Amazon is facing a looming crisis of running out of people in its US warehouses by 2024, according to a leaked internal memo.
The memo contained internal research from 2021 that predicted a looming employment crisis for the e-commerce giant that could affect some regions faster than others.
For example, the memo estimated that Amazon could exhaust its labor supply in Phoenix, Arizona by the end of 2021 and in California by the end of 2022.
The available pool of workers was calculated using factors such as income levels and proximity to existing or planned Amazon facilities.
If this happens, the online retailer’s service quality, growth plans, and control over e-commerce may be at risk.
The report urged the company to take steps to address the future employment gap. This includes raising wages to retain its existing workforce and attract more new employees.
It also suggested increasing automation in warehouses. If we continue with business as usual, Amazon will exhaust the available labor supply in the US network by 2024, the report’s authors wrote.
An Amazon spokesperson said: “The leaked document is not an accurate assessment of the employment situation. “There are many draft documents written on many topics across the company that are used to test assumptions and consider different potential scenarios,” wrote Rina Lunak, director of global operations and field communications at Amazon. But it is no longer used in making decisions. This leaked document is one of them.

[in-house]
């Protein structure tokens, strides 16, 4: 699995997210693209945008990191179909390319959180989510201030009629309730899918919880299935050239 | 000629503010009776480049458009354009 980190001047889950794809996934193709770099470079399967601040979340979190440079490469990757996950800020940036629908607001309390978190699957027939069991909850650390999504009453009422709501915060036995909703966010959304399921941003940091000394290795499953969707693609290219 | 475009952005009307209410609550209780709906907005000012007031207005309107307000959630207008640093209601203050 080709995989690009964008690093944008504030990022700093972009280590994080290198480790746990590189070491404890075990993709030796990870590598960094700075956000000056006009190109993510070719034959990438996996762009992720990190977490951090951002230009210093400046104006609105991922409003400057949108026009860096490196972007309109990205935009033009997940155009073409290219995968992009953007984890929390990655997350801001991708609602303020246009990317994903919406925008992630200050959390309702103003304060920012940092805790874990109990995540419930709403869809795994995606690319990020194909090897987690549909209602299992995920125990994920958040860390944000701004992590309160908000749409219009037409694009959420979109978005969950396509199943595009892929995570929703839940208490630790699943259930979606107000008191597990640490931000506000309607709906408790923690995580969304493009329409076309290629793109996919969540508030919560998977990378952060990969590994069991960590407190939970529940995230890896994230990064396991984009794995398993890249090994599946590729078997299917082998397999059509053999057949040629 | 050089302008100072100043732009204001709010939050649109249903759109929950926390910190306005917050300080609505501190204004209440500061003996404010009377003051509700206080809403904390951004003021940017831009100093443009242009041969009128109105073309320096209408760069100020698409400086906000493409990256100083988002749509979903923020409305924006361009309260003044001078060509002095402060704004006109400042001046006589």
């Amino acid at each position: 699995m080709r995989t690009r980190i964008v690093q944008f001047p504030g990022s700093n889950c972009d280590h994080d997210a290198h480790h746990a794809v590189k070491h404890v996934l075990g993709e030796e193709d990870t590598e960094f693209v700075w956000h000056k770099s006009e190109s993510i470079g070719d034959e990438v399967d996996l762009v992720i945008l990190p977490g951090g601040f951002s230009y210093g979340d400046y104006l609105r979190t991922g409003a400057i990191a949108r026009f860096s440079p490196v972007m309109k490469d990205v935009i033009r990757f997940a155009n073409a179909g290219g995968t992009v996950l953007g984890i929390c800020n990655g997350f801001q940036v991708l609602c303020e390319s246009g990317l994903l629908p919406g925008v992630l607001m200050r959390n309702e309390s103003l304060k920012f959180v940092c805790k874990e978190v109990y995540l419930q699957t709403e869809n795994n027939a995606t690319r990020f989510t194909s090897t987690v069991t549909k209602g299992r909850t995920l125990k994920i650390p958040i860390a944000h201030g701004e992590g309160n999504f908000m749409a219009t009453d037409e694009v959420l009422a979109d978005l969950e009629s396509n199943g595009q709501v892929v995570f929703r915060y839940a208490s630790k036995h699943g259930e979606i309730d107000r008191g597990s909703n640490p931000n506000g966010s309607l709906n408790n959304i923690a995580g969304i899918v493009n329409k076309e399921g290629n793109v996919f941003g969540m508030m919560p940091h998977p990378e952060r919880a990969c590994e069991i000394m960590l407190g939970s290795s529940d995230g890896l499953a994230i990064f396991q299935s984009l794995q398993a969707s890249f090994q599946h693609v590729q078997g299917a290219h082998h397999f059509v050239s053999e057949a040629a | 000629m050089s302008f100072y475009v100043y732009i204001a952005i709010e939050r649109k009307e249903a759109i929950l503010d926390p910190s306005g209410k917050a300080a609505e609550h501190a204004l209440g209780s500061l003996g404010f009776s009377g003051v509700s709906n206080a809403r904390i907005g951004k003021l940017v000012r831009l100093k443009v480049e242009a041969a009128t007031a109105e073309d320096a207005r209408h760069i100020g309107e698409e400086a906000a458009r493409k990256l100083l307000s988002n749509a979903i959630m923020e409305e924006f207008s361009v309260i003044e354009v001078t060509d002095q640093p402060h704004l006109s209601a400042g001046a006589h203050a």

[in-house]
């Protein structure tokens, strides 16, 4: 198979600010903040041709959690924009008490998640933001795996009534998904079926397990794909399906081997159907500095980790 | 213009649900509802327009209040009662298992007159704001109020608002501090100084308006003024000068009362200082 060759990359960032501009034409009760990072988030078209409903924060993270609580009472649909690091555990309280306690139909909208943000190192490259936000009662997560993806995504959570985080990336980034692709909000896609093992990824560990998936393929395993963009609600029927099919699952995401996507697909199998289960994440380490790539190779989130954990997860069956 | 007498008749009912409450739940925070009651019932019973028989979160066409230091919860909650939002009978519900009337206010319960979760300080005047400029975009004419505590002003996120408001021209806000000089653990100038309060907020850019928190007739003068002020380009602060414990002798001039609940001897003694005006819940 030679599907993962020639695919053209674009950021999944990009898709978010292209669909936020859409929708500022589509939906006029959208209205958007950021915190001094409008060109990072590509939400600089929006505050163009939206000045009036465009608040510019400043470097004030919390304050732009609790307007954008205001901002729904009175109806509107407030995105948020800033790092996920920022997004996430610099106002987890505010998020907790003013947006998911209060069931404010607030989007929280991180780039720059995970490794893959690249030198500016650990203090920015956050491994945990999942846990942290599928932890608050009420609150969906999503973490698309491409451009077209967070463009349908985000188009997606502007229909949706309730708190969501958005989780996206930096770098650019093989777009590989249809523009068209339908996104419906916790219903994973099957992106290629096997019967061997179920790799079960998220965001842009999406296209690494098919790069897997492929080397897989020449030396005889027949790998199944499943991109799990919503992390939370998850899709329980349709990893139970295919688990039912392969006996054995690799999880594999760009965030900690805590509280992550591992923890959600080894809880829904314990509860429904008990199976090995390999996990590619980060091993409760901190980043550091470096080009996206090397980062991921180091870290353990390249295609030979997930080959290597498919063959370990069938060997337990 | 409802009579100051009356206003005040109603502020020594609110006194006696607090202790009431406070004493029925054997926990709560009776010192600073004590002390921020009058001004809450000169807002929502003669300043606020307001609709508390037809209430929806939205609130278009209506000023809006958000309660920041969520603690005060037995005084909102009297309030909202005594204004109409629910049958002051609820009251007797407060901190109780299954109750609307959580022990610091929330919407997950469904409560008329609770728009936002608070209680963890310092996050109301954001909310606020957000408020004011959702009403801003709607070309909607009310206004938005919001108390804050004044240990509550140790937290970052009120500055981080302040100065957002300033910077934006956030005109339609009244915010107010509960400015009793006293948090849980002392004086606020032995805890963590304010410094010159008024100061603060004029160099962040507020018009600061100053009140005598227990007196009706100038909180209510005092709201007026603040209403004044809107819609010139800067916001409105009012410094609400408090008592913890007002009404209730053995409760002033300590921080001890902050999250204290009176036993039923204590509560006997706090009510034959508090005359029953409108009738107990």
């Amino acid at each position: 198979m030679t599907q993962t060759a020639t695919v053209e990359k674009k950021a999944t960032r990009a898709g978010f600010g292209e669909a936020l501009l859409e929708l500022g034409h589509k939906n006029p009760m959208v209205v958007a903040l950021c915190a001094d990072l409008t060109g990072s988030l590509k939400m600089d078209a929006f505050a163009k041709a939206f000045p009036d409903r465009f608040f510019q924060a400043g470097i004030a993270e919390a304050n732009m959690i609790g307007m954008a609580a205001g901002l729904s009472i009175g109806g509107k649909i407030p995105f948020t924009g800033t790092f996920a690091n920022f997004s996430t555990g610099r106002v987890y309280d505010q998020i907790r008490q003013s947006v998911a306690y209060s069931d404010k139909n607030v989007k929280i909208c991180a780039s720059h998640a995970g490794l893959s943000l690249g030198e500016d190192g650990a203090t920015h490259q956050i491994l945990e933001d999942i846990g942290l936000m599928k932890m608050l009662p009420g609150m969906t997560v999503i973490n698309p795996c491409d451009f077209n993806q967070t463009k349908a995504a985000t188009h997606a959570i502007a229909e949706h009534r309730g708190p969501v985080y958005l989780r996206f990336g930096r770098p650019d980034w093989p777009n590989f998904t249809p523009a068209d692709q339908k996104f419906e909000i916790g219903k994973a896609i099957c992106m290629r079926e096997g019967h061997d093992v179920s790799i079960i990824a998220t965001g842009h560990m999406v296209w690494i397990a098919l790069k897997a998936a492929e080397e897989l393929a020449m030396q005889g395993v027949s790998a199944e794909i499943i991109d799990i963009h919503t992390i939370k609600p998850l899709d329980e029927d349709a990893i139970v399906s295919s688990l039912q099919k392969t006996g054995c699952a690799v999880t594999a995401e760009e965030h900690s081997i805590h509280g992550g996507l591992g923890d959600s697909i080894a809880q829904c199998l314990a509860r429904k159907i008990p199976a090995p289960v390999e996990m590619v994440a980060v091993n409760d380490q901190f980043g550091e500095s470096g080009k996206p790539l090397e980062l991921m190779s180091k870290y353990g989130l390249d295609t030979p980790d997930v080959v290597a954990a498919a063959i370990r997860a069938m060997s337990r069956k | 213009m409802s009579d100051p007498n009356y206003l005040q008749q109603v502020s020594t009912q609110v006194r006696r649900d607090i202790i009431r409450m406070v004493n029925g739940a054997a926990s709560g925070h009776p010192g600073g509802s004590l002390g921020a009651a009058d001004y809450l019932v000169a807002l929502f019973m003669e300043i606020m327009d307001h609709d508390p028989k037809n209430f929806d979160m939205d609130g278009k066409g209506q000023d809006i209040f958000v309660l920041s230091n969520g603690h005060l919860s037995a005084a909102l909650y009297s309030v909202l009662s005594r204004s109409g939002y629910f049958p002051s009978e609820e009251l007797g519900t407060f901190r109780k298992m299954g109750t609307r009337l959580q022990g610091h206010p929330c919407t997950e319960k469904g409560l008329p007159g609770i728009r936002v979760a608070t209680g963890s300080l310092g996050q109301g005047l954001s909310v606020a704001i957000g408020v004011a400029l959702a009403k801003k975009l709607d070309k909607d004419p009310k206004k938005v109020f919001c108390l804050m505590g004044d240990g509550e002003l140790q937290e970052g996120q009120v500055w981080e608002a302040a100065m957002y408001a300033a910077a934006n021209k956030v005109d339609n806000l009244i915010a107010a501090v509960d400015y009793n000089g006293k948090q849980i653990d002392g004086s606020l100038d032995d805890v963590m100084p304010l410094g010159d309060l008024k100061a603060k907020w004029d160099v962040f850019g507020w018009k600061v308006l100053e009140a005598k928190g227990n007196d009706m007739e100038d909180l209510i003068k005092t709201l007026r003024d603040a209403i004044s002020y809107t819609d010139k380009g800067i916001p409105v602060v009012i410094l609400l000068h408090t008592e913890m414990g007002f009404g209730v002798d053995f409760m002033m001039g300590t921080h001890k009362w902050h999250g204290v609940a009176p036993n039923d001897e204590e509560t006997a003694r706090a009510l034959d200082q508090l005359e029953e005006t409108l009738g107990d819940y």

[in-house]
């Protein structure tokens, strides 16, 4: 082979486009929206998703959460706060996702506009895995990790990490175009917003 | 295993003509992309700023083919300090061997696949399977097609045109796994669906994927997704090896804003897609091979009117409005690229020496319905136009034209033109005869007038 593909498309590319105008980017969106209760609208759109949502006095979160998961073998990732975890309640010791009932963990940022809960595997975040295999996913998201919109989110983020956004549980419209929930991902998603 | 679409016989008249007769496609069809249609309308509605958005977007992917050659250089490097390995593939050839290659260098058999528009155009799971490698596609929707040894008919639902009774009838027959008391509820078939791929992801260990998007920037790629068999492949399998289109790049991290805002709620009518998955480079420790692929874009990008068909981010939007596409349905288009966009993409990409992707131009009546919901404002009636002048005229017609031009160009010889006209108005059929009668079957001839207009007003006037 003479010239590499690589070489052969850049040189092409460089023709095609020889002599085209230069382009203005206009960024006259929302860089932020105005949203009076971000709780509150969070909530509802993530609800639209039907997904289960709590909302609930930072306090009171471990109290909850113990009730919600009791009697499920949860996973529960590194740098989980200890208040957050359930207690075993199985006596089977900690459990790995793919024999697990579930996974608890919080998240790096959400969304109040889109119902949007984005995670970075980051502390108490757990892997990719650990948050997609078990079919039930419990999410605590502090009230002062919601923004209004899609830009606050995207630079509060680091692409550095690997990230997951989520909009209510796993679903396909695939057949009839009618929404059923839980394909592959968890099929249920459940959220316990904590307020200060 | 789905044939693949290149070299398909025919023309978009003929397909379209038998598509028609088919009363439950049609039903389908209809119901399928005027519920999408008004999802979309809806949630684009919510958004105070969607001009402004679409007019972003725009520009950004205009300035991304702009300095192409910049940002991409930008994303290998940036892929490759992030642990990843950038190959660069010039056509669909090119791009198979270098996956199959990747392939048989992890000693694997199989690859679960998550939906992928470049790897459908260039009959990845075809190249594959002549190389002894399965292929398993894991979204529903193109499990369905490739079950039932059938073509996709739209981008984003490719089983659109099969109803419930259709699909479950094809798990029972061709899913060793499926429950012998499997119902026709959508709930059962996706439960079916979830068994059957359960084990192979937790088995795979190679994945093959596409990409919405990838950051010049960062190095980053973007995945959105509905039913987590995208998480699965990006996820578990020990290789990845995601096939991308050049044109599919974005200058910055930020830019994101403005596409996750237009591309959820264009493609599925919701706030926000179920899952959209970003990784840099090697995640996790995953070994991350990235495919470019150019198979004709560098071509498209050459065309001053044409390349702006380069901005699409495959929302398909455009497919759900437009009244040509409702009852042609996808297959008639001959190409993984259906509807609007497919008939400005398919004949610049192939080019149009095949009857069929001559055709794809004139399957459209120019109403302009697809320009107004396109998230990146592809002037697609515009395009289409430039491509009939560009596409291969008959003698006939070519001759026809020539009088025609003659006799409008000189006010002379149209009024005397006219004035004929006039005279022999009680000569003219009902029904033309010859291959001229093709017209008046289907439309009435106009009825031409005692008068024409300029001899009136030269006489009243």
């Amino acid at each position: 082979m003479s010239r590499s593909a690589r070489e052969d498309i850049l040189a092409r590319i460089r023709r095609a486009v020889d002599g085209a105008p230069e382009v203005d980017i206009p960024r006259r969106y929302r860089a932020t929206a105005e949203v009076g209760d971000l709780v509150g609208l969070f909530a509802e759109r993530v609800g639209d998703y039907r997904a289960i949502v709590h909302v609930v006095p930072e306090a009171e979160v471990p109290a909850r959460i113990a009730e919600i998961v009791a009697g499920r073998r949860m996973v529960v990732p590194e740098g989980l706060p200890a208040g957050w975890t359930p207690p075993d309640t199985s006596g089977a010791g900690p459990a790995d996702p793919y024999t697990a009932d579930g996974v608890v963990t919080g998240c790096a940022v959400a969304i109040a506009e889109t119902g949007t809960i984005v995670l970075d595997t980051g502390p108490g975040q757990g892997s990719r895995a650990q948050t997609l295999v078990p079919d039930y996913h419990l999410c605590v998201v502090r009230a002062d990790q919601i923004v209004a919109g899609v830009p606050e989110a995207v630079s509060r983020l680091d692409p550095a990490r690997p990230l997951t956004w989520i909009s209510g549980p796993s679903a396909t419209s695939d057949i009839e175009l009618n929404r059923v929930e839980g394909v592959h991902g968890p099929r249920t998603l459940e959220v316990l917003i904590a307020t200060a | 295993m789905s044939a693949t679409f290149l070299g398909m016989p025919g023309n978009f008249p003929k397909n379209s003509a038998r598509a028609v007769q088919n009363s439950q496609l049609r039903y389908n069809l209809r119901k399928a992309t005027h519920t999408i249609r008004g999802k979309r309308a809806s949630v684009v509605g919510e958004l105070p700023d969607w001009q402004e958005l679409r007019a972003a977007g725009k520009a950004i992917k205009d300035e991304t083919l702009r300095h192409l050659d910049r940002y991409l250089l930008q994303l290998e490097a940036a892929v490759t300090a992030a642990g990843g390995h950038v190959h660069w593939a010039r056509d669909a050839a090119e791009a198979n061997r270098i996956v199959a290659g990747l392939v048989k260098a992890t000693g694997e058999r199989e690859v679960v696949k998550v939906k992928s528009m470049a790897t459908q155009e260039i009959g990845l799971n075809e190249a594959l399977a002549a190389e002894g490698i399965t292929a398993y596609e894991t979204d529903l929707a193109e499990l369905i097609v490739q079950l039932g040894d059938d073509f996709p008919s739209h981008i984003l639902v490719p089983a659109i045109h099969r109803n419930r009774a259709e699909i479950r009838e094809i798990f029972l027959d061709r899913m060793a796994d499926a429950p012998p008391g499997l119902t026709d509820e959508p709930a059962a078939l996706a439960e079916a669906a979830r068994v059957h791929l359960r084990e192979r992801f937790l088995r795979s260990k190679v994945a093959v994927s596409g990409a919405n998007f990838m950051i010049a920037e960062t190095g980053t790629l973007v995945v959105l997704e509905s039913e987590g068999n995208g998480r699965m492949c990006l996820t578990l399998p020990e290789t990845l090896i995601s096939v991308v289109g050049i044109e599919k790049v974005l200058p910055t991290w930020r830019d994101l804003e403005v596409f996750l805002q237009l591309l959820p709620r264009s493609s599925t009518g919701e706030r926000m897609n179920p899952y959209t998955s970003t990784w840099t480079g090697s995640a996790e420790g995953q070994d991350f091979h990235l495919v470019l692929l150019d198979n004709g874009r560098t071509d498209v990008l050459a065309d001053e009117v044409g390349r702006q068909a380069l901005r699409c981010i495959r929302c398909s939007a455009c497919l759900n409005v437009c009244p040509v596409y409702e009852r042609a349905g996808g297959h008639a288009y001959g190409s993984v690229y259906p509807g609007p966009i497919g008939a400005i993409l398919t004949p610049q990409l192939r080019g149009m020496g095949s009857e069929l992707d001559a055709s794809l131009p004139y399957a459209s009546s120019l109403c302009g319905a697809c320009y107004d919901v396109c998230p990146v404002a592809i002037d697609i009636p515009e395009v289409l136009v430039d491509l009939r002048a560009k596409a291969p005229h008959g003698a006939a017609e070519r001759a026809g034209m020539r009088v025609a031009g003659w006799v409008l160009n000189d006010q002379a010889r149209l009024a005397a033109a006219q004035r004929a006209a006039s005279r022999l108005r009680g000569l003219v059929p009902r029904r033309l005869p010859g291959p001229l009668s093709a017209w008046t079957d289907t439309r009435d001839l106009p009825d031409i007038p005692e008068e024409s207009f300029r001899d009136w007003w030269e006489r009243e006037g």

She added: This does not represent the actual situation. We are continuing to recruit in Phoenix, California, and across the country.
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Amazon has invested heavily in automation with the acquisition of Kiva Systems in 2012. But Amazon’s warehouse robots aren’t capable of handling advanced fulfillment tasks that only a human worker can perform.
Human workers were once a bountiful resource for the company. The tech giant is the second-largest private employer in the United States. It is also the largest private employer in a number of US states and cities.
The company announced plans to hire 125,000 workers last fall, roughly equal to the population of Savannah, Georgia.
But the new hires appear to largely replace workers who have been laid off or quit. The percentage of employees who leave Amazon is about 150% annually or twice the size of the retail and logistics industries in general.
Amazon’s attrition rate is worse in Phoenix and California. It also has to compete with supermarkets like Walmart and Target, which now offer competitive wages to those with warehouse experience.